A committee examining options for forming a public-private partnership to attract investment to Gary/Chicago International Airport is looking for a "dream team" of legal and financial advisers.
And although the committee has before discussed getting help on a contingency basis, meaning no pay unless there is success later, some members on Friday broached the idea they might have to pay for some.
Committee member and Gary airport authority member Cornell Collins called legal representation a "critical component" of the committee's work and said the airport authority might consider paying for it. However, Collins questioned if the committee needs a communications manager.
And committee chairman David Bochnoswki, also an airport authority member, said to have credibility the committee might have to pay for some help. Bochnowski spoke to the meeting at the Gary airport administration building by phone.
Airport consultant John Clark said it is in the area of obtaining legal representation that some type of retainer might have to be paid. Clark said he still believes financial and communications advisers could be hired "at risk."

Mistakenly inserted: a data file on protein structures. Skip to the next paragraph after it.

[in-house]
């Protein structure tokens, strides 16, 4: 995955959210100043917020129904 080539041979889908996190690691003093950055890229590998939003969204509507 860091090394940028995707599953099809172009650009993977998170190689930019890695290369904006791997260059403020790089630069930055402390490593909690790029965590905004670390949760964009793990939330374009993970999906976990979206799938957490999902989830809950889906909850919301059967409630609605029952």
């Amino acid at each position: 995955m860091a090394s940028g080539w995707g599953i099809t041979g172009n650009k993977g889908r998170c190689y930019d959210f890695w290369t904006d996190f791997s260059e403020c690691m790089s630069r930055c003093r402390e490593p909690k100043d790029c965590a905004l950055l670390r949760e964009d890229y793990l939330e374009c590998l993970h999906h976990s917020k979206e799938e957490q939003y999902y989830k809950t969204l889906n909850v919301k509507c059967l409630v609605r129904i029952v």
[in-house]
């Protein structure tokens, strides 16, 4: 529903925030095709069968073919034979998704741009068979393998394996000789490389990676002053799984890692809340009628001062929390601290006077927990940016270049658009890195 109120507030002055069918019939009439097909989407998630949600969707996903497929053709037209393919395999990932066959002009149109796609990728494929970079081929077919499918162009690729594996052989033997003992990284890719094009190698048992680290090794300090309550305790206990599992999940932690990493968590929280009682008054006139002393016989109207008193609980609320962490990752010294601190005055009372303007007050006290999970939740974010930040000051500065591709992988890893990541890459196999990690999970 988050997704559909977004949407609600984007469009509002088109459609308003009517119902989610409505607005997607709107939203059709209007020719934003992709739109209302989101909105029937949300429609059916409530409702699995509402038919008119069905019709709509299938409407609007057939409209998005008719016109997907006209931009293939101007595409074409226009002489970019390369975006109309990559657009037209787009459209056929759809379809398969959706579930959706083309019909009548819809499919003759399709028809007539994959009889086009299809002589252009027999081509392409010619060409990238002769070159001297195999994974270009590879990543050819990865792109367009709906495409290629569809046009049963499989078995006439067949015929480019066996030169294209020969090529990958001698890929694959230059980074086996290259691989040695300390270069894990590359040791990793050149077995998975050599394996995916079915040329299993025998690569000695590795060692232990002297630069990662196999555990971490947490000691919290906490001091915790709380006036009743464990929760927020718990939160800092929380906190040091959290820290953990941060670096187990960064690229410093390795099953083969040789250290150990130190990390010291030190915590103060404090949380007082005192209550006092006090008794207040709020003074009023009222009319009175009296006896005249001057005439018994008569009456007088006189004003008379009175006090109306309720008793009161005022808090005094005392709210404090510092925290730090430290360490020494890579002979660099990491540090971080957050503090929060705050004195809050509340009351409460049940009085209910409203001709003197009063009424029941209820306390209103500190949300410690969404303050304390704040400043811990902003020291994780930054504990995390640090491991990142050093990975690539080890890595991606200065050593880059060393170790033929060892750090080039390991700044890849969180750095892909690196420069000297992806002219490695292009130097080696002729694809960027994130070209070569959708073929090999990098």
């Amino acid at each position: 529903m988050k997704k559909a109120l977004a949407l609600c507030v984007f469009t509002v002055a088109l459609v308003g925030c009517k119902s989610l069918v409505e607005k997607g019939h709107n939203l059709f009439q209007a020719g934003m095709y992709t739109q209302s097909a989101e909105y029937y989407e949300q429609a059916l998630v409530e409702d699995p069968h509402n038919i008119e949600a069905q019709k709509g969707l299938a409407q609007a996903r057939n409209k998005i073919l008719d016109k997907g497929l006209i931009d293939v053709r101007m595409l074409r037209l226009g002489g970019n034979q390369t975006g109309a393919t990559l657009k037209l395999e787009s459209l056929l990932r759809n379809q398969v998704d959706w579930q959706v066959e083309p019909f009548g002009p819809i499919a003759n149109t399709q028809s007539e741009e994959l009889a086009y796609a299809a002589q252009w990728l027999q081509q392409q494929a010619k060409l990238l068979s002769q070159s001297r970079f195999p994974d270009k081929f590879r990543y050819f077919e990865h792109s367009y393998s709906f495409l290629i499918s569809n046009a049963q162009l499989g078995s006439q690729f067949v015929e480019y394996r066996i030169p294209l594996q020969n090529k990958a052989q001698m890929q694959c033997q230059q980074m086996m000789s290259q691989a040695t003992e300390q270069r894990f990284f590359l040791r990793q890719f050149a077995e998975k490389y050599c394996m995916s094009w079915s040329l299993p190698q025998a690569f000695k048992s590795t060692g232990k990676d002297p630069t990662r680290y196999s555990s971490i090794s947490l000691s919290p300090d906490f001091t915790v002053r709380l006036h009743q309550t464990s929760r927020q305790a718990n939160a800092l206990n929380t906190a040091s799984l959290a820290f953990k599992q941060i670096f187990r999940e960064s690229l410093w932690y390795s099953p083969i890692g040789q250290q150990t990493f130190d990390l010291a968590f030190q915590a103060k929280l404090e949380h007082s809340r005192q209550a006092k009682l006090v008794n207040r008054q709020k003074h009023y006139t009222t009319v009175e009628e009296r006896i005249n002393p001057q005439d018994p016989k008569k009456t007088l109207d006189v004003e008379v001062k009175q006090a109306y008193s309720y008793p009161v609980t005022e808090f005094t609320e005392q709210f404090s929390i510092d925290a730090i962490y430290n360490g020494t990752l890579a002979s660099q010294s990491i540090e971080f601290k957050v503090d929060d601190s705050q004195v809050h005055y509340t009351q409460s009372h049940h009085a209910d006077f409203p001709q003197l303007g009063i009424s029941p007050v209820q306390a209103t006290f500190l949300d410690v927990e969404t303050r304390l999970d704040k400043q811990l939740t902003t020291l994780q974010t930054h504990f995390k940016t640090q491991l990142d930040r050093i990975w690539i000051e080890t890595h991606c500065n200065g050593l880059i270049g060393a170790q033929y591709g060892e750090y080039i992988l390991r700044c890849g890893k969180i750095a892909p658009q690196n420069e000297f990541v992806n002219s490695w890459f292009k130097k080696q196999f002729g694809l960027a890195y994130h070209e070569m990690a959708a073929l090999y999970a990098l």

However, getting money from the airport authority to pay advisers could prove difficult. Clark told the committee at its last meeting the airport currently takes in about $300,000 less a year than it needs to sustain operations.
Committee members also heard by phone from airport officials at Hartsfield-Jackson Atlanta International and Orlando-Sanford International about public-private partnerships at those airports.
Brian Garrett, the vice president of finance for Sanford Airport Authority, told about a private venture that built its own terminal at the airport and boosted flights from less than 10,000 to more than 1 million in just two years.
However, the company quickly ran into financial difficulties and its contract was eventually sold to another vendor, TBI Airport Mangement. That vendor still runs both the airport's terminals today, while the airport authority continues to run airfield operations and collect landing fees.
The commitee also heard from David Hamm, chief of an airline consortium that runs the terminals at Hartsfield-Jackson Atlanta International. The authority there still owns the terminals, but the consortium is responsible for its day-to-day upkeep.